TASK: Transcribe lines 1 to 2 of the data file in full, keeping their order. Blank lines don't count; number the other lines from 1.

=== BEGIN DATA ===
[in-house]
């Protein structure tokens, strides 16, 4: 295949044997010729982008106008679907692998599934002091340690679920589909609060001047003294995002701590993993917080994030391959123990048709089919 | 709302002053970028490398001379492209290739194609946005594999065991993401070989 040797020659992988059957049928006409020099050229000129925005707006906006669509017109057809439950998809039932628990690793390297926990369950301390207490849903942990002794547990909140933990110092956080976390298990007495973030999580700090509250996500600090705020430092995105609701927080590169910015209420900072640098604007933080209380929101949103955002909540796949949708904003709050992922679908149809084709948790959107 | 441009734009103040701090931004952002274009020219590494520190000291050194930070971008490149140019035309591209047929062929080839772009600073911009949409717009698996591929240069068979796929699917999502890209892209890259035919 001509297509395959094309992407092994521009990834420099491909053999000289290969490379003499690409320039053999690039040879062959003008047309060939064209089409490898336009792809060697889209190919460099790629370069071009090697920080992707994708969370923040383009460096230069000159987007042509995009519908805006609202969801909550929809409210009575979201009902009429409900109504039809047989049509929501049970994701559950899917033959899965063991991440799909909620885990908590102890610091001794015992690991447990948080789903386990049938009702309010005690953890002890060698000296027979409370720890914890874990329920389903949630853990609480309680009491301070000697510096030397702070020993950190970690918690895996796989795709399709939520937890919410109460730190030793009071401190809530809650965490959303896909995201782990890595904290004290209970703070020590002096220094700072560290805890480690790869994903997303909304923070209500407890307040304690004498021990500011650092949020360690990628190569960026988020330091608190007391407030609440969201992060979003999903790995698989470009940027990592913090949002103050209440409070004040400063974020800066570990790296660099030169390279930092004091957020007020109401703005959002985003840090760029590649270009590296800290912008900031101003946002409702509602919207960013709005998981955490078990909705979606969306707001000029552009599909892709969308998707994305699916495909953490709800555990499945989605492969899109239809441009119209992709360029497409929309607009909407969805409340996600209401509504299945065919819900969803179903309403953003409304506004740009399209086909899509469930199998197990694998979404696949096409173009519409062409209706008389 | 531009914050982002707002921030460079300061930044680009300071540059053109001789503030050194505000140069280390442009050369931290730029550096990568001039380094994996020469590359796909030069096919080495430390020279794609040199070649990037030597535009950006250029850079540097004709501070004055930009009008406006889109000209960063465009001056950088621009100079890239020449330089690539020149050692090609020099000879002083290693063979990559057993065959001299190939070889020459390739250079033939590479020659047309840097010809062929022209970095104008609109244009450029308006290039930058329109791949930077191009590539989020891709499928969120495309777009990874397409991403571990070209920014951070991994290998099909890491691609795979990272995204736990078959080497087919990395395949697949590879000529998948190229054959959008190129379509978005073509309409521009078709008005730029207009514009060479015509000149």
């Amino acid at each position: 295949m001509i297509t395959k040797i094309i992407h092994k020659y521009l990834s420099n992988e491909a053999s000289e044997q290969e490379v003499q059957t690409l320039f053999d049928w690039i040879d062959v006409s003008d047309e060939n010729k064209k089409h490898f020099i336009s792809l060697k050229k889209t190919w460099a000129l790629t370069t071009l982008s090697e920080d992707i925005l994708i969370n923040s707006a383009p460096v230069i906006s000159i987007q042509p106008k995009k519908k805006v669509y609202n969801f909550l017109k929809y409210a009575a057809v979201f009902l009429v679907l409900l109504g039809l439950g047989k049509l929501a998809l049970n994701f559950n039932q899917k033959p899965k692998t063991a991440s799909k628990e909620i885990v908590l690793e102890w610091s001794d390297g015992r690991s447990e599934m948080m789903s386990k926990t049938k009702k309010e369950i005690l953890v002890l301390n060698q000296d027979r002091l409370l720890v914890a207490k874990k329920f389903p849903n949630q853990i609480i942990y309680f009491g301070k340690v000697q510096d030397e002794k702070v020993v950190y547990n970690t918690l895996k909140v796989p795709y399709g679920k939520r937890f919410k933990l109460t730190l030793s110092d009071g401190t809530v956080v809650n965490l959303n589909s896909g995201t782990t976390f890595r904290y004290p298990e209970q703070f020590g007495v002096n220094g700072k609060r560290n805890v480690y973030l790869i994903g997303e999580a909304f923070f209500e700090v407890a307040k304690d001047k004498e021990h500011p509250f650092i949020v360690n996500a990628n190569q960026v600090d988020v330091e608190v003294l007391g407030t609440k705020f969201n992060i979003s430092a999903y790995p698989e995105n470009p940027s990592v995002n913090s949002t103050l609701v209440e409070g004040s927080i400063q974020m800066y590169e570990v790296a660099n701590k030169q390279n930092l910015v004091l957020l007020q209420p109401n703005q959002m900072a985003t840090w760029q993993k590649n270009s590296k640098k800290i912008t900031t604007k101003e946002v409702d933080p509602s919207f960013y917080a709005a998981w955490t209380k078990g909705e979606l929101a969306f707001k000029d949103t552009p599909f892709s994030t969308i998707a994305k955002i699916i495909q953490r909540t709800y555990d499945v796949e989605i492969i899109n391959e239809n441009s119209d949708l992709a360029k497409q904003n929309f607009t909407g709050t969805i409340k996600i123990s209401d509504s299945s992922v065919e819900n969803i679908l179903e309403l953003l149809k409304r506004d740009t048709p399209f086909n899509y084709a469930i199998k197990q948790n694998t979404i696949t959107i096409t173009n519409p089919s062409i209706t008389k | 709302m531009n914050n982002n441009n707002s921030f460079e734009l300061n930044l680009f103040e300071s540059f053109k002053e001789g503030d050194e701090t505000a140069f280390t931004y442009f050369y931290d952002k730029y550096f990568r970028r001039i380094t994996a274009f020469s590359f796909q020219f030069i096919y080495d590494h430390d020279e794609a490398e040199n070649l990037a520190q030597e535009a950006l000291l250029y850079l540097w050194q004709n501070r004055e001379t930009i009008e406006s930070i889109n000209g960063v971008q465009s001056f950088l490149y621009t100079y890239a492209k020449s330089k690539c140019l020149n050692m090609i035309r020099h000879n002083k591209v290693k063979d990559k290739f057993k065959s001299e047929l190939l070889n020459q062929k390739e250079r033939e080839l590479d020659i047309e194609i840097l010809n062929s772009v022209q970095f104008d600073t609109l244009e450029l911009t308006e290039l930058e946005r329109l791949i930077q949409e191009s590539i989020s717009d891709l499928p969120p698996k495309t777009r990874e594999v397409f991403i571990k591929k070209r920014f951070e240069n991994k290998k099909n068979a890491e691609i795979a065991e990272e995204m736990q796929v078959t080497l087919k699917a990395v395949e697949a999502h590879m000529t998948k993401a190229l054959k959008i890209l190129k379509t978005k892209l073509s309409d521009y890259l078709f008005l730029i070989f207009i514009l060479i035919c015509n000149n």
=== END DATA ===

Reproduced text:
[in-house]
């Protein structure tokens, strides 16, 4: 295949044997010729982008106008679907692998599934002091340690679920589909609060001047003294995002701590993993917080994030391959123990048709089919 | 709302002053970028490398001379492209290739194609946005594999065991993401070989 040797020659992988059957049928006409020099050229000129925005707006906006669509017109057809439950998809039932628990690793390297926990369950301390207490849903942990002794547990909140933990110092956080976390298990007495973030999580700090509250996500600090705020430092995105609701927080590169910015209420900072640098604007933080209380929101949103955002909540796949949708904003709050992922679908149809084709948790959107 | 441009734009103040701090931004952002274009020219590494520190000291050194930070971008490149140019035309591209047929062929080839772009600073911009949409717009698996591929240069068979796929699917999502890209892209890259035919 001509297509395959094309992407092994521009990834420099491909053999000289290969490379003499690409320039053999690039040879062959003008047309060939064209089409490898336009792809060697889209190919460099790629370069071009090697920080992707994708969370923040383009460096230069000159987007042509995009519908805006609202969801909550929809409210009575979201009902009429409900109504039809047989049509929501049970994701559950899917033959899965063991991440799909909620885990908590102890610091001794015992690991447990948080789903386990049938009702309010005690953890002890060698000296027979409370720890914890874990329920389903949630853990609480309680009491301070000697510096030397702070020993950190970690918690895996796989795709399709939520937890919410109460730190030793009071401190809530809650965490959303896909995201782990890595904290004290209970703070020590002096220094700072560290805890480690790869994903997303909304923070209500407890307040304690004498021990500011650092949020360690990628190569960026988020330091608190007391407030609440969201992060979003999903790995698989470009940027990592913090949002103050209440409070004040400063974020800066570990790296660099030169390279930092004091957020007020109401703005959002985003840090760029590649270009590296800290912008900031101003946002409702509602919207960013709005998981955490078990909705979606969306707001000029552009599909892709969308998707994305699916495909953490709800555990499945989605492969899109239809441009119209992709360029497409929309607009909407969805409340996600209401509504299945065919819900969803179903309403953003409304506004740009399209086909899509469930199998197990694998979404696949096409173009519409062409209706008389 | 531009914050982002707002921030460079300061930044680009300071540059053109001789503030050194505000140069280390442009050369931290730029550096990568001039380094994996020469590359796909030069096919080495430390020279794609040199070649990037030597535009950006250029850079540097004709501070004055930009009008406006889109000209960063465009001056950088621009100079890239020449330089690539020149050692090609020099000879002083290693063979990559057993065959001299190939070889020459390739250079033939590479020659047309840097010809062929022209970095104008609109244009450029308006290039930058329109791949930077191009590539989020891709499928969120495309777009990874397409991403571990070209920014951070991994290998099909890491691609795979990272995204736990078959080497087919990395395949697949590879000529998948190229054959959008190129379509978005073509309409521009078709008005730029207009514009060479015509000149």